The Canadian Opera Company brings a perfect interpretation of Verdi’s Otello to the Toronto stage
Canadian Opera Company’s current production of Giuseppe Verdi’s Otello is the perfect interpretation of this well-known tale for 2019. The original story by Cinthio on which Shakespeare’s play is based was meant as a cautionary tale on the perils of interracial marriage and miscegenation. This production of Verdi’s opera, directed by David Alden comes across as the story of an unscrupulous man fueled by vengeance and racism using his foe’s internalized racism to manipulate him and bring about his demise.
Despite the story’s familiarity, it is easy to get drawn in to this retelling, due to the fine mix of music, staging and casting. The sets are a towering, steely-gray, cold and foreboding, which sets a very sinister tone throughout the performance. Verdi’s score, one of his last, darkest and most complex, is a tour de force to match the visuals. Supple melodies are overlaid on rich orchestration creating a continuous undercurrent of turbulence and conflict.
This is fitting because conflict and subterfuge are what this story is all about. Otello is a Black man living in the Venetian world of the 16th century, but the themes of prejudice and the outsider remain timely.
As a decorated general of the Venetian army, Otello has risen to greatness, but beneath the surface of society’s praise, he is still despised. Assumptions made about his nature based on the colour of his skin will always make him an outsider. His audacity in marrying a beautiful White woman, Desdemona, is an affront to European sensibilities. Iago, his two faced ensign exploits all of this to destroy Otello. Exploiting Otello’s insecurities, he quickly convices him that Desdemona has been unfaithful with Cassio, recently promoted to lieutenant over Iago. Driven into a jealous madness, Otello brutally murders Desdemona. Iago’s wife Emilia then reveals Iago’s machinations and Otello ends his own life.
When I saw the COC’s 2010 production, the title role was played by a White singer with very dark foundation caked on, which was disappointingly reminiscent of blackface. Sadly this practice is a significant aspect of the performance tradition for this work. Suffice it to say, I was delighted when I heard that American tenor Russell Thomas was cast in the role this time. Not only does he look the part, I remember his crisp, tartly sweet voice well from his performances in the title role of Tales of Hoffman (COC 2012) and as Don Jose in Carmen (COC 2016).
Otello is an excellent vehicle for Thomas’ hearty voice and his interpretation of the role demonstrated great sophistication. While Carmen’s Don Jose is a domestic abuser for whom I justifiably have no sympathy, my feelings towards Otello are less one note. His actions are no less reprehensible, but there are so many more reasons why he is such a ripe target for a master manipulator like Iago. Thomas brings all of this to life on stage in the most compelling and authentic way.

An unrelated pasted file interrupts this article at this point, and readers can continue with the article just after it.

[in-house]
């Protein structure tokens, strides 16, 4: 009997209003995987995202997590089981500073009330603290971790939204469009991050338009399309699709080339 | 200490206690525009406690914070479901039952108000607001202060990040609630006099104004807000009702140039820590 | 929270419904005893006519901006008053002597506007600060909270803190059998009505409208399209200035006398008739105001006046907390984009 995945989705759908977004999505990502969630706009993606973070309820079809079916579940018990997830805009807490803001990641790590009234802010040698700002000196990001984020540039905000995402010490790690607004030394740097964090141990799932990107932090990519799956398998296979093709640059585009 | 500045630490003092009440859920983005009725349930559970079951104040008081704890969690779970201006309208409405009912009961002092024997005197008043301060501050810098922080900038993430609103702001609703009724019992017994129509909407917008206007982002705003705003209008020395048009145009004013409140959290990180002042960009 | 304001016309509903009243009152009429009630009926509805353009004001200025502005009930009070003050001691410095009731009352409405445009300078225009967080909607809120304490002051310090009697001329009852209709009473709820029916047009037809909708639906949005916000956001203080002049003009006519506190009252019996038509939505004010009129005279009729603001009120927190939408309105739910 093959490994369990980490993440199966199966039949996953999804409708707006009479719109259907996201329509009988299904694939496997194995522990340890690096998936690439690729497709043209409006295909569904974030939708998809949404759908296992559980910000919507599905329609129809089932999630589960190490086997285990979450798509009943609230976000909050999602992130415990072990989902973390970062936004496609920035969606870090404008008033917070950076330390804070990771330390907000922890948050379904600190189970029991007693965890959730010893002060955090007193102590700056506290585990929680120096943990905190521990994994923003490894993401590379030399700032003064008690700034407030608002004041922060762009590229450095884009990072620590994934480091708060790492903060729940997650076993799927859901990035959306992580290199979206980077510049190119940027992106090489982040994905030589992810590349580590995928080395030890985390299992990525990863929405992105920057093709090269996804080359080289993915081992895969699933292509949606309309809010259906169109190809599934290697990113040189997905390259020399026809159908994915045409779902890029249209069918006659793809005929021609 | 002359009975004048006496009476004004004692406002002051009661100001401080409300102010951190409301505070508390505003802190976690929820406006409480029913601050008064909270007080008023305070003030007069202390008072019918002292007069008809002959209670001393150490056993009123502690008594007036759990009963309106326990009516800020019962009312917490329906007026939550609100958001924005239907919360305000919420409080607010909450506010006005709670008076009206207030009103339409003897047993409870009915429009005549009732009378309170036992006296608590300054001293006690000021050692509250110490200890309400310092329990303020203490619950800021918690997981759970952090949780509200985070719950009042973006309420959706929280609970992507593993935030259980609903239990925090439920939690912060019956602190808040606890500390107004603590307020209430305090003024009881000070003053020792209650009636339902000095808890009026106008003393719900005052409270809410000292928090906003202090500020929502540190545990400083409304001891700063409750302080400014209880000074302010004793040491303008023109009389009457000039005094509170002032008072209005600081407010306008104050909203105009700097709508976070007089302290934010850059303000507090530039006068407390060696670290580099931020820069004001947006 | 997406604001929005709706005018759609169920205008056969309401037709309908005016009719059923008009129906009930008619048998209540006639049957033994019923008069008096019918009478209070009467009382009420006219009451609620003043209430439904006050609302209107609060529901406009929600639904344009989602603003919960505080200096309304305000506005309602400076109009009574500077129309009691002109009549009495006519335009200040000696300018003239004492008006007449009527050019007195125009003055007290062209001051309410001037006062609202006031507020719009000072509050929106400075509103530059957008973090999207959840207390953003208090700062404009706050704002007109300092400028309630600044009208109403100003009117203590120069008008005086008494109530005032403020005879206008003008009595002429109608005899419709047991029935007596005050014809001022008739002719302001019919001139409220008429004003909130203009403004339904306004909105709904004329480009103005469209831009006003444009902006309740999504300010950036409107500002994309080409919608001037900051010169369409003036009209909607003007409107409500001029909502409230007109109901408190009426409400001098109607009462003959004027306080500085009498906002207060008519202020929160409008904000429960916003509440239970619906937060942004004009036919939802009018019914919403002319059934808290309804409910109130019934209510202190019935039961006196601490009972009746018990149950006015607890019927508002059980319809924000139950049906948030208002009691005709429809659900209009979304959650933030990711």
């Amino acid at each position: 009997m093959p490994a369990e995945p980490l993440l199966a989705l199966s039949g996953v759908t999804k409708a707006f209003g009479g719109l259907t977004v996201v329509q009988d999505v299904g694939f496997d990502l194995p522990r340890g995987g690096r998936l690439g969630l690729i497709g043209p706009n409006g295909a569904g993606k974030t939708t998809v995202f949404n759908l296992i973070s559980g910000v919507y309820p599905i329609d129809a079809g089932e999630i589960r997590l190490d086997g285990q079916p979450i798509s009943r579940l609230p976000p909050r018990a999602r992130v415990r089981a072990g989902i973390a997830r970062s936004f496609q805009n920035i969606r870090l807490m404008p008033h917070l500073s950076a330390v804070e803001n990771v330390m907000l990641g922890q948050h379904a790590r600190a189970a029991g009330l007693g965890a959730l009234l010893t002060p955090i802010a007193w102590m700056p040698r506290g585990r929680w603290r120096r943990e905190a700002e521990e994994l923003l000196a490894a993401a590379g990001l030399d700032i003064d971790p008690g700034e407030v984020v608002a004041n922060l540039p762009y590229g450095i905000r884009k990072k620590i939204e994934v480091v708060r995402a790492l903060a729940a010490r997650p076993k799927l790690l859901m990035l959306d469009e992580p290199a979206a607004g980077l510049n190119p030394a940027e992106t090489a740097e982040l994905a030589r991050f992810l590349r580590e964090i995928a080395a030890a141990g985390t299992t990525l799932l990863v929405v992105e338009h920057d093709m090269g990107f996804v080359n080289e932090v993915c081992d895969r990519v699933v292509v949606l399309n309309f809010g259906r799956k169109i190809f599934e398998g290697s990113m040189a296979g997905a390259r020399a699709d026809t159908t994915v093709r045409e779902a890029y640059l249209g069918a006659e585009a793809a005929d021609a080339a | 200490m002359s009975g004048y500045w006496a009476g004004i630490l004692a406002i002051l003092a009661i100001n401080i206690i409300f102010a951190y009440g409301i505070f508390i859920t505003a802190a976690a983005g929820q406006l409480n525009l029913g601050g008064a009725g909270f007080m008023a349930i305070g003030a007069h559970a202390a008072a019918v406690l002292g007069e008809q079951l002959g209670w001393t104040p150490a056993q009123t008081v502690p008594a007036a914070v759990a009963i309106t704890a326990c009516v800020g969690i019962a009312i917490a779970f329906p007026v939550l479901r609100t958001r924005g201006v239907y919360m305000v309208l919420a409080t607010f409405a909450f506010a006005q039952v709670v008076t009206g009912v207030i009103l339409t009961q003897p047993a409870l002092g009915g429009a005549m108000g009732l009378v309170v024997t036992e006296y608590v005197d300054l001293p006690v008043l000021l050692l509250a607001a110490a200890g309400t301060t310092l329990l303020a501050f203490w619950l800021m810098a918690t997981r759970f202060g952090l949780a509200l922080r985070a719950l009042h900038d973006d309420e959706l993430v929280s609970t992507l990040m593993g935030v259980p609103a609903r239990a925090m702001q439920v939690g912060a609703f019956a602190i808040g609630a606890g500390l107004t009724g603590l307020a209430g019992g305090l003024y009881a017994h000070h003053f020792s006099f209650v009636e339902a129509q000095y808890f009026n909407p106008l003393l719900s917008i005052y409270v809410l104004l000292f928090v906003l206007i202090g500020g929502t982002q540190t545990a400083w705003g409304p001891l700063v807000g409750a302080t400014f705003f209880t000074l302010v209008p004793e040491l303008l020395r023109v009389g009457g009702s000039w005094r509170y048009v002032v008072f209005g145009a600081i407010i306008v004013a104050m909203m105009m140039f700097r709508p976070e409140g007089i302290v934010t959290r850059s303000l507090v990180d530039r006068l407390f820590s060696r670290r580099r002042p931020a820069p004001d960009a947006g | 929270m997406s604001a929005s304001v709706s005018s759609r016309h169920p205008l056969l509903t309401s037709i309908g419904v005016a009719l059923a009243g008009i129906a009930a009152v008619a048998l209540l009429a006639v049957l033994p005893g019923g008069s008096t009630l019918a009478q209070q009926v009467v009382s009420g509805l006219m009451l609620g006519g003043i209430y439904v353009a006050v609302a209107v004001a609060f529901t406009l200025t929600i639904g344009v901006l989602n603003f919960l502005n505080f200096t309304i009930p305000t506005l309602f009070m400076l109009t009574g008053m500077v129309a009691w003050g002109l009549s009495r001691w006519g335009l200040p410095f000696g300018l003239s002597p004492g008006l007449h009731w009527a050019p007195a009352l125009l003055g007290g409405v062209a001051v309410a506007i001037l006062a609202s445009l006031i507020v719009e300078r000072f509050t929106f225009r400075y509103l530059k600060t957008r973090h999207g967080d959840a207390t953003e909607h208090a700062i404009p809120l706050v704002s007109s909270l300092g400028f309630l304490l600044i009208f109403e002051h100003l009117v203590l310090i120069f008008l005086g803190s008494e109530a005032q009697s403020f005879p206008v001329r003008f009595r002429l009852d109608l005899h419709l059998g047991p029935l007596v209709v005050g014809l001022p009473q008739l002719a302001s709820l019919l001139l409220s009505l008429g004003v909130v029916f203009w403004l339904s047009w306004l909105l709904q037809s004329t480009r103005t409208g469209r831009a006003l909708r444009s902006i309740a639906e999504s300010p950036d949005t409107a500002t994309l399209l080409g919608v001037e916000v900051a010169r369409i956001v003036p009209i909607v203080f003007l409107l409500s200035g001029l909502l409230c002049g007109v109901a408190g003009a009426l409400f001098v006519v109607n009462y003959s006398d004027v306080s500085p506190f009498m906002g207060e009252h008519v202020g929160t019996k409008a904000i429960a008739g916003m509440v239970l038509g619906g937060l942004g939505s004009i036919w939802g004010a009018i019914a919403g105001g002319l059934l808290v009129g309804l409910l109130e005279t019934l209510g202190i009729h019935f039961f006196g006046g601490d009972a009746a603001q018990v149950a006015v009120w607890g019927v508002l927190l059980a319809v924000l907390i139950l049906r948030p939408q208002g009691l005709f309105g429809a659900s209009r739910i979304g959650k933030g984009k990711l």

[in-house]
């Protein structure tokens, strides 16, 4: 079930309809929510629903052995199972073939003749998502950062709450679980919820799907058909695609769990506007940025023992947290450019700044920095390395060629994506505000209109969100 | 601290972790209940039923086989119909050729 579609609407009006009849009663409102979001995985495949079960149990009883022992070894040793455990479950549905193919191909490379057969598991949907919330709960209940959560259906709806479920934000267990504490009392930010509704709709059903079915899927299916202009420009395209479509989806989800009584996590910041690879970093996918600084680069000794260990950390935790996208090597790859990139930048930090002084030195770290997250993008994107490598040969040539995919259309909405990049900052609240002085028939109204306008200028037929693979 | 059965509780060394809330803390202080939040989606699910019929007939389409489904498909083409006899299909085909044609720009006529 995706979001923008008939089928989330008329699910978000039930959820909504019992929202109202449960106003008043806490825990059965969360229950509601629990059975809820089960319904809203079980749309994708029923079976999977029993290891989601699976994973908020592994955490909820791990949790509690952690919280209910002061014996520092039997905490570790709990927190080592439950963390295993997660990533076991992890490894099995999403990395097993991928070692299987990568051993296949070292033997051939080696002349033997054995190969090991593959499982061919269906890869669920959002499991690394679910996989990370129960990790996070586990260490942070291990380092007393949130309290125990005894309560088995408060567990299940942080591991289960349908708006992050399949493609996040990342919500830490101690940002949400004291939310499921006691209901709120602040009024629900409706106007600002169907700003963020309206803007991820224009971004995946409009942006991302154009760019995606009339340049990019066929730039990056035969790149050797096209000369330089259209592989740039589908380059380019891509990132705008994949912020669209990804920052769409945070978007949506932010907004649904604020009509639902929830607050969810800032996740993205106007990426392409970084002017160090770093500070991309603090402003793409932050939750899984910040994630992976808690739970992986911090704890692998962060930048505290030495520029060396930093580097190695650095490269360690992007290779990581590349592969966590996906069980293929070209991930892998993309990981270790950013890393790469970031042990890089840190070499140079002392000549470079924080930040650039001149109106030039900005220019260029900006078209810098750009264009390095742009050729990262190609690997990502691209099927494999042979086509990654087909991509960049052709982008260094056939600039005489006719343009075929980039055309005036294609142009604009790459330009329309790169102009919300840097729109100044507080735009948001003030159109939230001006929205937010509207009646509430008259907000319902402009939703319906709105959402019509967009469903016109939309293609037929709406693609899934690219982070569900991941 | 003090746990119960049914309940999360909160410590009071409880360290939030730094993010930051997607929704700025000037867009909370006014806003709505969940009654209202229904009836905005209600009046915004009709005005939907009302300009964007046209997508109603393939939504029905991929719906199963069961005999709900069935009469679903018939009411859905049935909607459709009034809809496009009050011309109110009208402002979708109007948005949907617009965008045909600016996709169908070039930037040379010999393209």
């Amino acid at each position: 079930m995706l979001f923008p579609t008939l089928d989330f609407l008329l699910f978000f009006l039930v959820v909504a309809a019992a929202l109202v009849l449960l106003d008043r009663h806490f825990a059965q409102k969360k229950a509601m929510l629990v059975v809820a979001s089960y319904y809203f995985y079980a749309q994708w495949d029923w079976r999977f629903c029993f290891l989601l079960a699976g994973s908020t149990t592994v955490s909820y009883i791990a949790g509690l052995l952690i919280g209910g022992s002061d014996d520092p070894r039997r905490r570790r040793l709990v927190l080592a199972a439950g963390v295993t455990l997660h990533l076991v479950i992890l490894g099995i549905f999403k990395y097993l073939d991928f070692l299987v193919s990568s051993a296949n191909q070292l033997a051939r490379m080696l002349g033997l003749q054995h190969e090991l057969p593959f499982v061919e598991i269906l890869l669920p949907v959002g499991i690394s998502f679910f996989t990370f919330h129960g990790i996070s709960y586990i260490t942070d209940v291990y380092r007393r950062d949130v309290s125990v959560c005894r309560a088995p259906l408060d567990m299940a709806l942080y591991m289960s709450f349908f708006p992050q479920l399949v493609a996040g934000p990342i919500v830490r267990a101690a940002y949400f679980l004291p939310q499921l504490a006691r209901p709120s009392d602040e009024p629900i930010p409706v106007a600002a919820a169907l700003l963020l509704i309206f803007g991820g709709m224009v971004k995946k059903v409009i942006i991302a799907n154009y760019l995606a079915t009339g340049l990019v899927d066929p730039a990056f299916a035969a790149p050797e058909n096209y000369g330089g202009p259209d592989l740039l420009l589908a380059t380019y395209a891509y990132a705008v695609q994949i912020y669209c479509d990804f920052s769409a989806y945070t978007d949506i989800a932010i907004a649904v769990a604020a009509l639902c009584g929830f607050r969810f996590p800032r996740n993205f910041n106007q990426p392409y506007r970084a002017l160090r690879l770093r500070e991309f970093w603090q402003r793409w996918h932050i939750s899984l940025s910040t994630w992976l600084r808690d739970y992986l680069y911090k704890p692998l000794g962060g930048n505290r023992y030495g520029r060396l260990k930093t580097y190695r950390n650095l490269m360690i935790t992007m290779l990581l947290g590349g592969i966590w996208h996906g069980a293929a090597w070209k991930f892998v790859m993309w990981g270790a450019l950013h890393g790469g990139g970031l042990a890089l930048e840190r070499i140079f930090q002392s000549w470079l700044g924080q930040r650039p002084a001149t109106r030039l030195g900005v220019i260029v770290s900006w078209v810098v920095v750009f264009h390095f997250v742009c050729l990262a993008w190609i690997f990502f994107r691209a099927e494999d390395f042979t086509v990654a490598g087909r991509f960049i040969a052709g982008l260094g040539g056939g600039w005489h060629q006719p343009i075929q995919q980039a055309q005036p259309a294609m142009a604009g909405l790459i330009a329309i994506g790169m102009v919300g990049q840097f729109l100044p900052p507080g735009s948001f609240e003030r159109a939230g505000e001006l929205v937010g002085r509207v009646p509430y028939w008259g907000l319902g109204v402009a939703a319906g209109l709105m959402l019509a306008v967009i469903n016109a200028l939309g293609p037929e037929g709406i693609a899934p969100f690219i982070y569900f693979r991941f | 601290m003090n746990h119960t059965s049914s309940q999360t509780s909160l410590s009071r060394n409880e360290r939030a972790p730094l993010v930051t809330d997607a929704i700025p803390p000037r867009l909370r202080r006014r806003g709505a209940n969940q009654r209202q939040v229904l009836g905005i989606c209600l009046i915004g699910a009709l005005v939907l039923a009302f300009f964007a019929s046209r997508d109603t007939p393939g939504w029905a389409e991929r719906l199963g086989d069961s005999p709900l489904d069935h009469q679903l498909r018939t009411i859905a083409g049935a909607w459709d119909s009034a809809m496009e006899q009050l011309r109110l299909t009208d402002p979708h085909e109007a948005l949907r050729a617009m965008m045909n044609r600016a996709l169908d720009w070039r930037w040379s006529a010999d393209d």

I cannot imagine a more sinister and vile Iago than bass-baritone Gerald Finley. His rich, round voice takes on a dark and cloyingly sweet quality that slithered along Verdi’s sinuous melodies for this character. Each note as he needles and goads Otello was like a sharp pin prick to the spine. The whole effect was thoroughly disquieting.
Soprano Tamara Wilson’s Desdemona is breathtaking. Her voice is enchantingly warm and creamy, with impressive evenness throughout her prodigious range. My heart bled during her devastatingly beautiful performance of one of Verdi’s most divine arias Salce, Salce (Willow, Willow) an ominous song about weeping and death.
While there are many stunning and familiar arias in this magnificent opera, some of the most captivating and interesting moments lie in the duets. The marriage of Thomas and Wilson’s voices during Gia nella notte densa, the love duet that concludes Act I was decadently pretty while still drawing out the dark foreshadowing that effected largely through more chromaticism and subtle dissonance than the ear expects from a love duet. The singers both have very substantial voices and are well matched. The contrast created by Wilson’s warm tone and Thomas’ crisper, edgier tone was delightful.
Equally entrancing was Thomas and Finley’s Act II finale Sì, pel ciel marmoreo giuro (Yes, by the marble heavens I swear). The two men join in a vow of vengeance but it is quite clear that Iago’s vengeance has a very different target. Finley’s stage presence is unparalleled and his delight in his control over Otello is palpable in this scene. This tangible emotion is matched with Thomas’ anguish and outrage over Desdemona’s believed betrayal.
In addition to timeless characters and phenomenal singing, this opera also features lavish orchestration masterfully executed by the COC orchestra under the baton of Johannes Debus. There are also several spectacular choruses, led by Chorus Master Sandra Horst, that add to the show’s dramatic impact.
Definitely a must-see in a truly triumphant 2018-19 season for COC. Otello is certain to be a magical night at the opera for fans and neophytes alike.
- Otello is playing until May 21, 2019 at Four Seasons Centre for the Performing Arts (145 Queen Street West)
- Show times are 7:30 PM on April 27, 30, May 3, 9, 15, 21 with additional matinees at 2:00 PM on May 12, and 4:30 PM on May 18.
- Ticket prices range from $45 – $365. Patrons under 30 can purchase tickets for $22 or $35 here.
- Tickets are available online, or through the box office at 416-363-8231 (long distance 1-800-250-4653).
- Tickets can also be purchased on the TodayTix app and website for theatre tickets.
Photo of Gerald Finley and Russel Thomas by Michael Cooper